NRS :Going forward, what do you think ought to be done to revive the Zimbabwean literary sector currently wailing in ICU ?
O.C : The dire situation with writing currently prevalent in the country needs an approach that brings together all the interested parties, but this drive must be put to effect specifically by us writers. This is our bread and our butter issue. We need to work hard, harder than we are currently doing, to clear the road for more literary works to find their way into the inside of books and be made available to the consuming public. We need to engage all relevant authorities so that we break the barriers that are inhibitions to the flourish of literature in general. We also need to be very bold as writers and forget about the pitfalls befalling us or likely to befall us in the process of being writers, especially those involving the sadly ever increasing attempts to gag our pens. In order for this noble institution of writing to keep gaining credence and traction in society, we need to be bold and work together to fight the forces of oppression and make sure that no ink is stopped or avoided from taking it’s position of being the voice of the voiceless. Our ink must be the ink that paints pictures of mental emansipation and liberation.
NRS :Or better still do we have the crop of writers who will rise to the levels where Marechera , Mungoshi, Hove and Zimunya took our literature on the local scene and beyond ?
O.C : Every generation has it’s own icons. If not then we have a role to play in creating them. Marechera’s writing gloves are too many sizes too big for many of us, but yes, we have writers abound who can scale those heights in their own way. I am awed to merely think about these illustrous writers and the work they did, but I believe we must use them as beacons of inspiration in our quest to take our own work to those higher levels. There is a lot of talent in this great nation and all attempts should and must continue to be made to focus on unraveling this talent. We cannot aim to produce another Marechera, another Vera, another Have, another Mungoshi, yet another Mungoshi, to replicate Dangarebgwa or Cheru or Chidora or Dzonze or Musengezi or Chirere, or Mabasa, but we must always use these and other writers departed and here with us as benchmarks and guiding lights in our continued attempts to either write better or help those in the field produce good works. We cannot afford to shame the good works done by these illustrous writers.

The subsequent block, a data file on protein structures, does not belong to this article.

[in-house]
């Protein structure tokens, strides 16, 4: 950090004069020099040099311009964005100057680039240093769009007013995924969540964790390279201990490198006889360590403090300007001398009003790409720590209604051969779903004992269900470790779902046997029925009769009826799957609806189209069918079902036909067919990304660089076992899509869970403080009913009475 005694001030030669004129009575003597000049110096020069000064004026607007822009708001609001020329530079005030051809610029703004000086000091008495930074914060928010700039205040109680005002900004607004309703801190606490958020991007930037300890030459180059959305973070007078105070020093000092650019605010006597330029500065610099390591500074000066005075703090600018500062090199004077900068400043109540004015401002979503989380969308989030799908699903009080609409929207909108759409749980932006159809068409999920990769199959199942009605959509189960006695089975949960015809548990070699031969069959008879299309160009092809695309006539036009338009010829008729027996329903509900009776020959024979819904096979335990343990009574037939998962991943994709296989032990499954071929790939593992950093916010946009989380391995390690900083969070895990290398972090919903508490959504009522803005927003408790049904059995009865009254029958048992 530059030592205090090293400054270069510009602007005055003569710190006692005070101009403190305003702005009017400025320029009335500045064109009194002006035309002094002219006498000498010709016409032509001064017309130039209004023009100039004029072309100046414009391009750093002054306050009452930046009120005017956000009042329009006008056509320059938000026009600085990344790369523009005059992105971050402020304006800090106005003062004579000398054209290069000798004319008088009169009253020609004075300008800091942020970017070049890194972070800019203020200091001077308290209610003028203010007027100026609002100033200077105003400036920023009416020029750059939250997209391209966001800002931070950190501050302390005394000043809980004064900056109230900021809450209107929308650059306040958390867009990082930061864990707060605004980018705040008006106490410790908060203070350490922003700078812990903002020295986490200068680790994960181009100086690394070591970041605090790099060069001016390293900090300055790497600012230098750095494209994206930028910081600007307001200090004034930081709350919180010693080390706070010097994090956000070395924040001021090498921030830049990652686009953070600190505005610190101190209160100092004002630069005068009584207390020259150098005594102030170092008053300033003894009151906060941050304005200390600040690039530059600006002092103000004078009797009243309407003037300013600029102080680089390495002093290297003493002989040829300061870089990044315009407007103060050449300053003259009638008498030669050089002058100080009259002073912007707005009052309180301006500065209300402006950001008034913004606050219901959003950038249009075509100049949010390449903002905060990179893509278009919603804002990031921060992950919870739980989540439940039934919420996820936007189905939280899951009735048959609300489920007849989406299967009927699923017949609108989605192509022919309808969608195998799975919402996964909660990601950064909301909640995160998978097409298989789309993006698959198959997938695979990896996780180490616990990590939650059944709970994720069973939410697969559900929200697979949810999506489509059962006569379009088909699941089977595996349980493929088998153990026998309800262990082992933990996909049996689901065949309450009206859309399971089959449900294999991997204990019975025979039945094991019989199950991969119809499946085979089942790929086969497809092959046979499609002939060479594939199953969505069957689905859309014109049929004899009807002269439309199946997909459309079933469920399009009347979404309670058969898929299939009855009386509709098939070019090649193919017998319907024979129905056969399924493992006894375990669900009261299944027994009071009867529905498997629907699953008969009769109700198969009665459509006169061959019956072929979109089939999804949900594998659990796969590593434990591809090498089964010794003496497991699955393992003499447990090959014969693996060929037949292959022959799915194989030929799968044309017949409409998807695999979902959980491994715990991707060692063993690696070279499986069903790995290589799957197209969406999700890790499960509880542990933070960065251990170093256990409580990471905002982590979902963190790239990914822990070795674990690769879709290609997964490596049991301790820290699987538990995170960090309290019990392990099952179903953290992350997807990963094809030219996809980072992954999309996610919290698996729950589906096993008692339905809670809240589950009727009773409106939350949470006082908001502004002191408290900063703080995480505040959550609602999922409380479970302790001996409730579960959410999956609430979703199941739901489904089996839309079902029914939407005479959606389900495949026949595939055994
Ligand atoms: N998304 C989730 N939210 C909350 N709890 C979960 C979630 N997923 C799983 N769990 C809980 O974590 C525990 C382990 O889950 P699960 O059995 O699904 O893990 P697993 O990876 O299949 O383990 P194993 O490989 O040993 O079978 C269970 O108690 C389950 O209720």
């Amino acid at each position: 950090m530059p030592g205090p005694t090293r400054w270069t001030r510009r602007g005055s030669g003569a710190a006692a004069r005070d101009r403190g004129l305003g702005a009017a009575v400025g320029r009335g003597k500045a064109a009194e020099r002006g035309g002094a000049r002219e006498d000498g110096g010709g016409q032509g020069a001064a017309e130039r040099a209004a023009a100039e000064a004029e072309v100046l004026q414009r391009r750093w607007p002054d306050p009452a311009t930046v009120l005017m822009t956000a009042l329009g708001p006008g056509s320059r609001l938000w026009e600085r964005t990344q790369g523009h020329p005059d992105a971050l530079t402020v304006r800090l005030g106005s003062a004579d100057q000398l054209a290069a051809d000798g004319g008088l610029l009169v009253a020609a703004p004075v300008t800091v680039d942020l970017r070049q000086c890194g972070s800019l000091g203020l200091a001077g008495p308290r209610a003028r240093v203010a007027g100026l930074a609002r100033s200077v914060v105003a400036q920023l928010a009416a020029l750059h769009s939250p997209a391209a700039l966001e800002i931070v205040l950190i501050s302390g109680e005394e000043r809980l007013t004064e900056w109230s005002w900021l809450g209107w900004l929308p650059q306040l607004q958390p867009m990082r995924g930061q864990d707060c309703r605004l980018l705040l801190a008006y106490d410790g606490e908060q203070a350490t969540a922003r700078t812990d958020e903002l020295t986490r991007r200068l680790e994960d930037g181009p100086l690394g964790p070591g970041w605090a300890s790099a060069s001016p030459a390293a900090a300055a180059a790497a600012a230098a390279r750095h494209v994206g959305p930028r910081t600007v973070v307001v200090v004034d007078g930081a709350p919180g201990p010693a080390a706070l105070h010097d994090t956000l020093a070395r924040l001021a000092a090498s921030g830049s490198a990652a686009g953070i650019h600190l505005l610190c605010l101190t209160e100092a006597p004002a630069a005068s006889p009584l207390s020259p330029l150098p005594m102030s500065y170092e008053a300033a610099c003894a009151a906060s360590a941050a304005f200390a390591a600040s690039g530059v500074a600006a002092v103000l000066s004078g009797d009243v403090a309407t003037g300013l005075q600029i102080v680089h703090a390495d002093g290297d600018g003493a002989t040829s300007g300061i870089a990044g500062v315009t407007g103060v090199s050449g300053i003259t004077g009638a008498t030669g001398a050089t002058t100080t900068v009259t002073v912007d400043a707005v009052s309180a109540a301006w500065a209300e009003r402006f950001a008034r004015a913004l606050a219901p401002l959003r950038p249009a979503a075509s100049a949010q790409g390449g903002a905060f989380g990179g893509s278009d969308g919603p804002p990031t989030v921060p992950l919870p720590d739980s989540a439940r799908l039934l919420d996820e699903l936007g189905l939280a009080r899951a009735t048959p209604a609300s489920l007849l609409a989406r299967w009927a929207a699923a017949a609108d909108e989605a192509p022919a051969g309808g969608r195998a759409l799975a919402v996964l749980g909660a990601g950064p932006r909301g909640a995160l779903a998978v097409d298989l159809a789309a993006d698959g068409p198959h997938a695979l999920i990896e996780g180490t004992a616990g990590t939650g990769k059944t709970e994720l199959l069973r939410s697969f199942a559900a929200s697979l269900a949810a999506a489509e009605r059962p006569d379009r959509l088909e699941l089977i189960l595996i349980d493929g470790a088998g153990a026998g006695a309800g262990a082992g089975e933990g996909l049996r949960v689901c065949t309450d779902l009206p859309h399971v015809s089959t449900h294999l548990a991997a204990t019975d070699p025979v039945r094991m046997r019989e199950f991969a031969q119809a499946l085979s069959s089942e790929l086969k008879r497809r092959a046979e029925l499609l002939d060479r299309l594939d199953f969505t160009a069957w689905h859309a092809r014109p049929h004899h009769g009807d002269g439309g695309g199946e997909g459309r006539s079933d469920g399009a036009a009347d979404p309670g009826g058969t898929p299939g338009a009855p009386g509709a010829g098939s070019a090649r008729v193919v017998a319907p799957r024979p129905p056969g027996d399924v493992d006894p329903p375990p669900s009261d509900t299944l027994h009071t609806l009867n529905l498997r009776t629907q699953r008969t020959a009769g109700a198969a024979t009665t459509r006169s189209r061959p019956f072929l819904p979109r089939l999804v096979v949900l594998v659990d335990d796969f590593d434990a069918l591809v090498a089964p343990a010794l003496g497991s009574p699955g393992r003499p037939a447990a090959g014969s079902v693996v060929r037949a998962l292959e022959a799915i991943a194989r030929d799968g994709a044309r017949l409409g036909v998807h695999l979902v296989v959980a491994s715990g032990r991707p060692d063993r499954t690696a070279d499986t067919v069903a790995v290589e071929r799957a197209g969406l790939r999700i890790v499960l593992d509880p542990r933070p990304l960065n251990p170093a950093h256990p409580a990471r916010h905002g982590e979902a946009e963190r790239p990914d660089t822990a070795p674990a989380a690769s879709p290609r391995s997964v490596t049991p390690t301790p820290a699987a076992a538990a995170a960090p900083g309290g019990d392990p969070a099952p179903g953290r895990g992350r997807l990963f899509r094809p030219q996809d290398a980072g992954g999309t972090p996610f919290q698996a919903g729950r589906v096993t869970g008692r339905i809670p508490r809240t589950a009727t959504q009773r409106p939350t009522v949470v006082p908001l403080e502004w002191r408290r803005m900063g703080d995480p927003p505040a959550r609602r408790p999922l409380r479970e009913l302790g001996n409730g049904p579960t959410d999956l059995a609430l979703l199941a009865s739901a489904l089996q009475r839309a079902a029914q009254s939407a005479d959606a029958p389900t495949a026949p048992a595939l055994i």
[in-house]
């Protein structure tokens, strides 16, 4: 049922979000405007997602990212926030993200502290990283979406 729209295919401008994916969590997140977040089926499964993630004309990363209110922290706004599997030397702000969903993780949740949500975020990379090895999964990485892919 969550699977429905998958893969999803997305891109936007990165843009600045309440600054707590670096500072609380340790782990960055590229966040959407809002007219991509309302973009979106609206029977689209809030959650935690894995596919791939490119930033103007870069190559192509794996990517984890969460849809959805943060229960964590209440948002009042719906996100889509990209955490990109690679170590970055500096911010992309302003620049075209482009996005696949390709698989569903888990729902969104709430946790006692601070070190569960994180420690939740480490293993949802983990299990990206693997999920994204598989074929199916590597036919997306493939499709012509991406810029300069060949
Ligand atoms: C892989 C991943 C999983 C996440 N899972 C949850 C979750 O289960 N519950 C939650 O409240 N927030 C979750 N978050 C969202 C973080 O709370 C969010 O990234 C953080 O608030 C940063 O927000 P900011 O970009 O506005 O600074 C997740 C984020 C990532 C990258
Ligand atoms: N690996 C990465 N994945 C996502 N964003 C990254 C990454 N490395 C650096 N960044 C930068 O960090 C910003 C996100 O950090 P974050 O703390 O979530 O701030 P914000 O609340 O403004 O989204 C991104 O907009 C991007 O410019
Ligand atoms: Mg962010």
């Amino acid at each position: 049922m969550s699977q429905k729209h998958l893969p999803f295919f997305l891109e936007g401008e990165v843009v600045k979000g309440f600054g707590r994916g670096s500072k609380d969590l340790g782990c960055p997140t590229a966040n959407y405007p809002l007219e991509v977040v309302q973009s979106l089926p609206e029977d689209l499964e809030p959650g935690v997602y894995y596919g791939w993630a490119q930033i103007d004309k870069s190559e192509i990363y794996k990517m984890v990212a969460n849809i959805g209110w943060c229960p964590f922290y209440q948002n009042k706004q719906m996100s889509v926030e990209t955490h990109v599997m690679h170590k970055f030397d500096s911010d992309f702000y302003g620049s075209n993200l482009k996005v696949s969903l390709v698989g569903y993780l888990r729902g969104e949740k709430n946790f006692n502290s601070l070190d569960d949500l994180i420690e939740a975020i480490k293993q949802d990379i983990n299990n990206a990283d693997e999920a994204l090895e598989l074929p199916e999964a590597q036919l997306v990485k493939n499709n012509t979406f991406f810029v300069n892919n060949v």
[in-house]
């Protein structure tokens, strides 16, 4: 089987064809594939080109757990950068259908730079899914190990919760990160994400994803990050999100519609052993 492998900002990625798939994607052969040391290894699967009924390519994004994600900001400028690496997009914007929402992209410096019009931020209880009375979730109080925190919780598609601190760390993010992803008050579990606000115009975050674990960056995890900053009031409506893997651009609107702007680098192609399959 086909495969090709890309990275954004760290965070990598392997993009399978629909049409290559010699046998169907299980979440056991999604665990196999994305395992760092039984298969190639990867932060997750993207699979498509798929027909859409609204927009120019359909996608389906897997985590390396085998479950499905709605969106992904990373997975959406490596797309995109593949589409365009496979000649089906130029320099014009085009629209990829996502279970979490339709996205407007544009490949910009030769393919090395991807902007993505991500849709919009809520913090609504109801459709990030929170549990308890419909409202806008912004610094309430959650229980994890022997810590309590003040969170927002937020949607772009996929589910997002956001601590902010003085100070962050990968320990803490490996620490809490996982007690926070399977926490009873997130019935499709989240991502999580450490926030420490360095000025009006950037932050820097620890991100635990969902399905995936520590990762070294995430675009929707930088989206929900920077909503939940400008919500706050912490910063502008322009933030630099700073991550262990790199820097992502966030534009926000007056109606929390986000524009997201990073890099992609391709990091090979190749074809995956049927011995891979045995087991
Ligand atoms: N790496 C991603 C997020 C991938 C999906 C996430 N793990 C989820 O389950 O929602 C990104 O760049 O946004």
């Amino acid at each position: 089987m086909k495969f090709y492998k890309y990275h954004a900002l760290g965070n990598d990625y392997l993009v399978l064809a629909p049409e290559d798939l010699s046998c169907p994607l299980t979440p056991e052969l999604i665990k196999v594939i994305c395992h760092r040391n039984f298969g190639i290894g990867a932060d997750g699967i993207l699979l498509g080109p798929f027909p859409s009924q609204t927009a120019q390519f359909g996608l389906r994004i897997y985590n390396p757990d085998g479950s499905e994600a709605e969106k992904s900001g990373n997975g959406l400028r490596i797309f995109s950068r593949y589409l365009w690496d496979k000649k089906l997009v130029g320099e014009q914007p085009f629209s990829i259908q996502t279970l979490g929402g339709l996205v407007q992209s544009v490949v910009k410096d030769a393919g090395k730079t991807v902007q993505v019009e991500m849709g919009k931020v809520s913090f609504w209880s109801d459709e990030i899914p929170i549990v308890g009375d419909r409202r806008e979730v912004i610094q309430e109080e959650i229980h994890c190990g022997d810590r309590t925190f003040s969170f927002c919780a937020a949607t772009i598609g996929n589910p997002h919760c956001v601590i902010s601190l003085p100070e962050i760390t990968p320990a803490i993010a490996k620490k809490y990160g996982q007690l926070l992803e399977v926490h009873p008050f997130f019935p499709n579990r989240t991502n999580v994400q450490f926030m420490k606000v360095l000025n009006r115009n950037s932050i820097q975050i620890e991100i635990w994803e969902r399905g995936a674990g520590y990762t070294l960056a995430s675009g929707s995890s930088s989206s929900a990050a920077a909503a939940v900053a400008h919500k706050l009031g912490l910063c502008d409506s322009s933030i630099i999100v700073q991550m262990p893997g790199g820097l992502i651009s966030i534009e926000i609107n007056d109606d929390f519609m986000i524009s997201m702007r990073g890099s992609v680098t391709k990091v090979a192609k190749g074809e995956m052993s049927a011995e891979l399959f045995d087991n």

NRS :Zimbabwean authors seem to be making less impact on the global market .What can you attribute this to and maybe what could be the way around this embargo?
O.C : As Zimbabweans in the field of writing we need to continue to take note of changes and alterations in the field and do our own work to follow suite. Not in the manner of copying and pasting of course. But in the manner of using our own creative abilities to remain at par with global trends in writing. For instance the digitalisation of works of art. We need to embrace this as we are way behind the global trends hence it’s taking too long or rather almost forever for our works to impact world stage. The world keeps moving on while we seem to remain almost static.
NRS : In your own perspective, what burden is there for an individual writer to promote a reading culture among readers of all ages?
O.C : The attempt to promote a reading culture is directly linked with how we write and how we must write. Writing being an aspect of creativity, it therefore becomes very difficult for anyone to stand and attempt to ascribe how Zimbabweans must write, but it is upon us as Writers to make sure that we have made our works as attractive as possible and offer them as an alternative for entertainment and education to the reading public. In this way I am sure we can awaken a lot more interest and hence improve the commercial aspect of writing as well as improve the reading culture in our country.
NRS : Whats brewing in your pot.What can we expect from Obey?
O.C : Readers out there must expect my first ever compact publication in form of a book that combines poetry and short stories. The title of the book is tentatively The Powers Of Imagination. I have been working in this for a while now and I am now at the stage of involving those critical organisations and individuals responsible for taking work away from Writers and working in it to become more polished work.
NRS: How can the reader connect with Obey and his tasty poetry
O.C : Obey Chiyangwa can be contacted on firstname.lastname@example.org
*263 777980010 ( whats app only) and I am free to converse with anyone for the love of books and the promotion of both writing and reading.